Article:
My Path to Feldenkrais
“We shall not cease from exploration
And the end of all our exploring
Will be to arrive where we started
And know the place for the first time”
― T. S. Eliot, Selected Essays
Hello and welcome. I am a Feldenkrais practitioner in Boulder, Colorado. When I started practicing Feldenkrais in October of 1996, it took me on a journey of thinking, growing, and learning. When I started meditating and studying Buddhism in 2000 it took me on a similar journey. I'm still on that journey, but there's something compelling and urgent about pulling (gently) the rest of the world along with me.
I moved to Boulder from the UK, where I lived for four years. Prior to that I was in NYC for about 16 years, with a stint in DC for grad school, as well as a few stints in Morocco and Tunisia. My whole life I wanted to be an editor. I put push-pins in a map of Manhattan where the editing houses were. For fun I read Maxwell Perkins, E.B. White, Fowler, and Bernstein. After a peripatetic start via an international political consultant and a hedge fund, I began work in the editorial department of the New Yorker, the icon of all icons.
I remark on this because as it was my lifelong dream, it must have taken something strong and compelling for me to jump ship. It's true, Feldenkrais offered me enough hope and vision that after several years I left publishing and opened a Feldenkrais practice in Union Square in New York City. Later, I started the Tribeca Feldenkrais Center.
I've been studying Feldenkrais and sensorimotor development for over twenty years now. In my twenties I used to trek every Thursday night from my job at a hedge fund to the Feldenkrais Learning Institute on the Upper West Side, which I found in the yellow pages, that's how long ago it was. After the class with Scott Fraser, my first Feldenkrais teacher, I would get on the subway and trek another hour-plus home to Brooklyn. My curiosity soon outgrew theclass and Scott told me, "Go see Dennis." So I went to Boston to see Dennis Leri and joined the four-year training and never looked back.
Why did I never look back? What was it that hooked me into this bizarre, unpronounceable, profound process of moving things around with awareness and sensing the differences?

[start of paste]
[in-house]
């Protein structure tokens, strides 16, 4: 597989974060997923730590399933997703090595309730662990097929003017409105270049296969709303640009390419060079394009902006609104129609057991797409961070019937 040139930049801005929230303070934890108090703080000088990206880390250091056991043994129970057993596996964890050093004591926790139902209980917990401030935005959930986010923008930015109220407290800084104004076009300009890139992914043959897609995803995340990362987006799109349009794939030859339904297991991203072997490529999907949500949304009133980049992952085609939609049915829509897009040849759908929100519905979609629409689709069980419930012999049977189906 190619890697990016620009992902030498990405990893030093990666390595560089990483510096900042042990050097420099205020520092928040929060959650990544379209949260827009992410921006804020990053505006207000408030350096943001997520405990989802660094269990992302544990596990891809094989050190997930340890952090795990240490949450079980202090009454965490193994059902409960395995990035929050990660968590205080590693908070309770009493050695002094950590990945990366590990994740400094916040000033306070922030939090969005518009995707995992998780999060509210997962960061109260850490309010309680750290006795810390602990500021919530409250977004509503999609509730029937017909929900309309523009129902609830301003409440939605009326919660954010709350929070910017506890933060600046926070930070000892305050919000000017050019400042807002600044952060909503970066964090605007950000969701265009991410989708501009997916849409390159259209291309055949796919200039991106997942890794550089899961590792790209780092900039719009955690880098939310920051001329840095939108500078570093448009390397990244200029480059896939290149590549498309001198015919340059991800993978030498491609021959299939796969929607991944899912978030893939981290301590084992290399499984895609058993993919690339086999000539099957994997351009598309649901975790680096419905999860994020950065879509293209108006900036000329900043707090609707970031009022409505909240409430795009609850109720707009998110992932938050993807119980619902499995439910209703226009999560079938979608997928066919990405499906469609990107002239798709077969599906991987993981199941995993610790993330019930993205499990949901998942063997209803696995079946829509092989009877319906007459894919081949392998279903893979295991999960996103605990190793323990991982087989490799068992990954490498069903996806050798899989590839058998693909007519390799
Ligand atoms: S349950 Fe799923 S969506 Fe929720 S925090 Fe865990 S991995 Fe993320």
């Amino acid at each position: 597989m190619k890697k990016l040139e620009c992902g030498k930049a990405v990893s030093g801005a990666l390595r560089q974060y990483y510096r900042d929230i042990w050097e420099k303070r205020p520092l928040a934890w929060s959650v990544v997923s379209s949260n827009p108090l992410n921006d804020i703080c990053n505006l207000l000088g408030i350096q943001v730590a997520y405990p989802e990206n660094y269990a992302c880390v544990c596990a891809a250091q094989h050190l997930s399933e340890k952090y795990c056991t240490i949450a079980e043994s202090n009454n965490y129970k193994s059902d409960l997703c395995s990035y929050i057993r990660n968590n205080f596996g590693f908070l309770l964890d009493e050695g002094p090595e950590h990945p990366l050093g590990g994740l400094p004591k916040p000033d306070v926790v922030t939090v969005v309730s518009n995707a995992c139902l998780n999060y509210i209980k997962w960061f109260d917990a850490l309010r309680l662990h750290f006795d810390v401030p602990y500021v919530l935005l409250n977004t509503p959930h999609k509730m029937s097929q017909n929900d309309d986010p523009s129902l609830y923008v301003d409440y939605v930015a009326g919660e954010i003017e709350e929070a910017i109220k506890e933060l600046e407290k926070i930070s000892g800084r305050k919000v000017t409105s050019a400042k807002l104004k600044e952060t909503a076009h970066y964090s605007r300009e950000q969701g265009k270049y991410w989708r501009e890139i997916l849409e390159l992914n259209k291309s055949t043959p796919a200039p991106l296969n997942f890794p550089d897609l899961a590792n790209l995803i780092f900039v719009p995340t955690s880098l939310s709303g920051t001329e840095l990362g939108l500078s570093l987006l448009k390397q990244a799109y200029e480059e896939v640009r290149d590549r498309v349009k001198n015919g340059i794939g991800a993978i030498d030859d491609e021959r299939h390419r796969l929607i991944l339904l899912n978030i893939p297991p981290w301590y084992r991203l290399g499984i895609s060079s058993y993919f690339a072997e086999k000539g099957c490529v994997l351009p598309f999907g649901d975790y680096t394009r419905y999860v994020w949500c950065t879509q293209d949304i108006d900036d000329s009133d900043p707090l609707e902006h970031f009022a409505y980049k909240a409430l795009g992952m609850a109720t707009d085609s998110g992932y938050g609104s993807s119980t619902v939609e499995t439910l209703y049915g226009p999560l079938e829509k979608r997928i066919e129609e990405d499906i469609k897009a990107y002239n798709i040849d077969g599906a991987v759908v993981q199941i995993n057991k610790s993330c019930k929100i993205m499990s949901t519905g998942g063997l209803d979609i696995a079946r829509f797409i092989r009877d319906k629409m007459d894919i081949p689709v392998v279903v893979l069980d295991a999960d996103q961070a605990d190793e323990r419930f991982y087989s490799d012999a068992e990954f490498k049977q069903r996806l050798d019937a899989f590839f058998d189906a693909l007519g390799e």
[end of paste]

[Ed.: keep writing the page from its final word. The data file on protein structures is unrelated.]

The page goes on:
Moshe once said he wanted the misfits, those people who think out of the box, and also those people who couldn't even see the box if you showed it to them. I think to be open to learning you have to admit the box you're in is not very comfortable. You have to want to get out of it, and I desperately wanted a way out of my painful experience. It's true, we are all going to fall apart eventually, and if we do nothing to improve our circumstances, our movement becomes narrower and more limited. We stop doing the things we love to do. We feel less our self as basic functions diminish or, in my case, I felt less my self because I wasn't allowing myself to live an authentic life.
What I started learning and what I ended up learning were two very different things, and in my experience this is everyone's path through Feldenkrais. What I learned eventually (actually it was a single memorable moment of insight that could not have had more internal fireworks) was that my self-image was malleable. At that moment I knew I could not go back to my old life, and even though this knowledge left me confused and uncertain, it also propelled me forward in unexpected ways.
The first line of Moshe's book, Awareness Through Movement is, "We act in accordance with our self-image. This self-image, which governs our every act, is determined in varying degree by three factors: heritage, education, and self-education." We have choice over the last one of those. The rest is chosen for us.
I like to choose how I move--and how I am in the world--instead of be trapped in old, repetitive patterns and habits, or new habits that emerge as I age that I don't want to keep. I would love to build a like-minded community of folks interested in awareness, self-inquiry, elegance, and choice. I am keen to share this process so you can see where you end up, too.